When an entity, such as a state or local government, issues bonds, hundreds or thousands of investors may buy and hold the bonds at any given time. Rather than keeping track of various interest and principal payments to each individual investor, the issuer generally uses a paying agent.
When principal and interest is due, the issuer sends the total amount of money to make the payments to the paying agent. The paying agent, often a trust company or a trust division of a bank, then arranges for the proper interest and principal payment to be transmitted to each investor. If the bonds are sold in certificated, and not book-entry only, form, the agent “issues” new bond certificates when ownership is transferred prior to maturity.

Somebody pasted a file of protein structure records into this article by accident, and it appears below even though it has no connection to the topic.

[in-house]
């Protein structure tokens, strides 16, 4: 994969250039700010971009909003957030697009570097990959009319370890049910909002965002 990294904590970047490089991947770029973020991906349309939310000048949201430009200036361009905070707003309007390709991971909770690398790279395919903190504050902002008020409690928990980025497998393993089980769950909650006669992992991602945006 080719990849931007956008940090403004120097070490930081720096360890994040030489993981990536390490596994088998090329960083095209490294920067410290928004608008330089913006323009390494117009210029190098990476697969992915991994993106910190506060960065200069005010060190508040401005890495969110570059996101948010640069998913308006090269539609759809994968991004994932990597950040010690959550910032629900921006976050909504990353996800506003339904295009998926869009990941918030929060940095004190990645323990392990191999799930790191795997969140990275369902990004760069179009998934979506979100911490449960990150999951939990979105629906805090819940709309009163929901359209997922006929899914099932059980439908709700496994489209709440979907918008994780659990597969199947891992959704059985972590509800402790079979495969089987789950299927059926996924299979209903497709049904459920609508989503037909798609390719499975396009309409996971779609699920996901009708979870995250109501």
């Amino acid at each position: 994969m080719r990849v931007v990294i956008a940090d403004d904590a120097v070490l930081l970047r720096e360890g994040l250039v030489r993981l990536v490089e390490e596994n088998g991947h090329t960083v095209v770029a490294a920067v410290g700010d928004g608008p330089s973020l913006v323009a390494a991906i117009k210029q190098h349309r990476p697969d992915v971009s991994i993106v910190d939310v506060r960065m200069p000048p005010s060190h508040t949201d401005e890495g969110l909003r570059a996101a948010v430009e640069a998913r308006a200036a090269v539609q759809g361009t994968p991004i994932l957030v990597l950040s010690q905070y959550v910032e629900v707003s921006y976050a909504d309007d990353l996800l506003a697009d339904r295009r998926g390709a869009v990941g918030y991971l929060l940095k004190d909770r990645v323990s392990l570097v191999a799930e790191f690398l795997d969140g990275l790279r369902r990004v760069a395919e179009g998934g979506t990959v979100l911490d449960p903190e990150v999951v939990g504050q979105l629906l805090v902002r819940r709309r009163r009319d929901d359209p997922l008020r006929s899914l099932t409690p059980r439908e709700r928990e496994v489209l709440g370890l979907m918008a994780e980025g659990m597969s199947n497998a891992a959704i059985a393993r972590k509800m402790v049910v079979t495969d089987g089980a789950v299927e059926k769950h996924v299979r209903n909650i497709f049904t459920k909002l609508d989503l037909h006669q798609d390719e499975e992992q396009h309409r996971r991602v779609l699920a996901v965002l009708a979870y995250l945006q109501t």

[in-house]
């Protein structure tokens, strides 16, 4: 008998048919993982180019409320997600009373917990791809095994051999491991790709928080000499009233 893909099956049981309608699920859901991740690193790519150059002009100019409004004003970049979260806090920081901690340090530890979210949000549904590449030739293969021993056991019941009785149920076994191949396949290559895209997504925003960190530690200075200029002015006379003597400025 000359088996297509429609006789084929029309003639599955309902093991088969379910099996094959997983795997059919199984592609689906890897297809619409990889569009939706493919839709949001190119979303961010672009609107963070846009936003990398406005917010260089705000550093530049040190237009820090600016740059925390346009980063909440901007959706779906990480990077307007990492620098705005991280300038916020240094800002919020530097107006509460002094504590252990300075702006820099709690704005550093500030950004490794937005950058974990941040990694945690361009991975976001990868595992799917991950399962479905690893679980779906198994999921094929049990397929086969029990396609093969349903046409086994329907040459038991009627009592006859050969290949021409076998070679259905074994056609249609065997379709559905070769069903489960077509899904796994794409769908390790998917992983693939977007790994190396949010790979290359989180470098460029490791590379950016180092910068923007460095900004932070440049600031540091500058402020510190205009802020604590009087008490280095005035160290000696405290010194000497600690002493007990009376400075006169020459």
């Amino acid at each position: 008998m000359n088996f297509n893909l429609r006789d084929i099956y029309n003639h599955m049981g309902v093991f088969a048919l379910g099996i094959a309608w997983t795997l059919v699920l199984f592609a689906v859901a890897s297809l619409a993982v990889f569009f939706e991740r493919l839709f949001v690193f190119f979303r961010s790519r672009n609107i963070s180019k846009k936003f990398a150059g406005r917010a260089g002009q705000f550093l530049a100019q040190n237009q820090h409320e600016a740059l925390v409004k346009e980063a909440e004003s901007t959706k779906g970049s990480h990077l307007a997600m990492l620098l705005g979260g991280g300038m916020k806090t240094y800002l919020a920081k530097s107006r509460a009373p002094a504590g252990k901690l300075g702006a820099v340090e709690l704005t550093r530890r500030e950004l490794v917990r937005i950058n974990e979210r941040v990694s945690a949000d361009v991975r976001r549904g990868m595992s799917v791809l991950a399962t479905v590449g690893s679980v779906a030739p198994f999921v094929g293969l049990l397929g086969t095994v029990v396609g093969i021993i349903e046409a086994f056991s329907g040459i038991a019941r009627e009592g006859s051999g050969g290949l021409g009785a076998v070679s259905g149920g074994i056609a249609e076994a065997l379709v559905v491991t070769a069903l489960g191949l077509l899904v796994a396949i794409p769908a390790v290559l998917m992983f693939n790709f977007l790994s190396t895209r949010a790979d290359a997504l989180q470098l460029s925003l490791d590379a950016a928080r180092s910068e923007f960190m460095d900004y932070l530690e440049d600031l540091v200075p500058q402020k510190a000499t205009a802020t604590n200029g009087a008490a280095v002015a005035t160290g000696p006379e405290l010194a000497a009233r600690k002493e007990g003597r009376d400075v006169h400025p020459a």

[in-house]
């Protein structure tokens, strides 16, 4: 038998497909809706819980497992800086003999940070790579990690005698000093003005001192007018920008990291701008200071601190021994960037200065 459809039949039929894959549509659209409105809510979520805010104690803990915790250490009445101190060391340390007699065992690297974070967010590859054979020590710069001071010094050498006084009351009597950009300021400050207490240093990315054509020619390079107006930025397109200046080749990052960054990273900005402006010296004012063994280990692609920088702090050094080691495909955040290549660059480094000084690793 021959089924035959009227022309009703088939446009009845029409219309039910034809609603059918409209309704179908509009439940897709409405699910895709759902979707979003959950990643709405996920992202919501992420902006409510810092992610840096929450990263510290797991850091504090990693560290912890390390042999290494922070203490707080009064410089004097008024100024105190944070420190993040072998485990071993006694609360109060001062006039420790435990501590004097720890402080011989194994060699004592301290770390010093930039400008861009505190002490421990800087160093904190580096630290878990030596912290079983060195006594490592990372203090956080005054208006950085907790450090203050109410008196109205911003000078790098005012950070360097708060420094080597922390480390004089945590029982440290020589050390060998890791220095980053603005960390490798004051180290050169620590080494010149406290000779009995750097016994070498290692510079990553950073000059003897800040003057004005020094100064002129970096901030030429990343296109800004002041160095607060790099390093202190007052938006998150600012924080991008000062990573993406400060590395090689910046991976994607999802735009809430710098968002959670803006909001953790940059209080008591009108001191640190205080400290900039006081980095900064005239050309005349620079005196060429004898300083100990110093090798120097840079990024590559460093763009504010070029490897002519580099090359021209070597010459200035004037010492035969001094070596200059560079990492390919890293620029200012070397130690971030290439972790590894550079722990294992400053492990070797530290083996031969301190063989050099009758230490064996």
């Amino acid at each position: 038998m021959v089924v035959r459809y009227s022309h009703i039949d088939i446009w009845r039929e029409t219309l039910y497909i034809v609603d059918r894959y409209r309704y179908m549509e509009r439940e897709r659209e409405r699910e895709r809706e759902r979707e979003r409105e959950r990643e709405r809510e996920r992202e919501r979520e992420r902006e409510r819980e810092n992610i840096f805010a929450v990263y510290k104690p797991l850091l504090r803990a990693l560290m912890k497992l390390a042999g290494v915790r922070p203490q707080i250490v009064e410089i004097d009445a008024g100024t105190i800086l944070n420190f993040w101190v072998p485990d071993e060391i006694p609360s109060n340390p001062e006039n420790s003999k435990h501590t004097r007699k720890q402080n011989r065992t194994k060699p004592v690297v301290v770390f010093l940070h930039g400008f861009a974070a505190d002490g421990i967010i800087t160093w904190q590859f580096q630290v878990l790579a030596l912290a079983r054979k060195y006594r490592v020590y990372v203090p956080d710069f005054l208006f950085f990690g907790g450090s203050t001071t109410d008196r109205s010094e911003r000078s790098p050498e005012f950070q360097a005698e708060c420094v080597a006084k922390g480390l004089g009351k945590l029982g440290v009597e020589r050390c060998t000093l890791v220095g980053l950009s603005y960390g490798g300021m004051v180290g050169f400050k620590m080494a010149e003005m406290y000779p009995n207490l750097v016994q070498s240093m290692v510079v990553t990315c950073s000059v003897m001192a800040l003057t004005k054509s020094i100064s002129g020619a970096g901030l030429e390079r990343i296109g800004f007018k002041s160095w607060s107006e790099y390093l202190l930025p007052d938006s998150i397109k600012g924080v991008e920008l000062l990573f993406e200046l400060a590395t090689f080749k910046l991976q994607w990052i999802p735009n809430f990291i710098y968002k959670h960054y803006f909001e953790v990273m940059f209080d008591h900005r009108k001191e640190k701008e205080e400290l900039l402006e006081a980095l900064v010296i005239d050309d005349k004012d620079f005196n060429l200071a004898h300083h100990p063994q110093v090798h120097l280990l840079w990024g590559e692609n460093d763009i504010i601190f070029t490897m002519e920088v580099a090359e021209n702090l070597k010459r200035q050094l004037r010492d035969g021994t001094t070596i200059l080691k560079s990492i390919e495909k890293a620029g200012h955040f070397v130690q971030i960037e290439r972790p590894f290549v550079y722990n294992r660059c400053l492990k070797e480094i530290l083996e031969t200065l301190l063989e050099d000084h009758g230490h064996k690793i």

In practice, the paying agent may provide multiple services for the investor
- the bond trustee often serves as paying agent
- the registrar keeping the list of bondholders
- the transfer agent transferring ownership of each bond when it is bought and sold.
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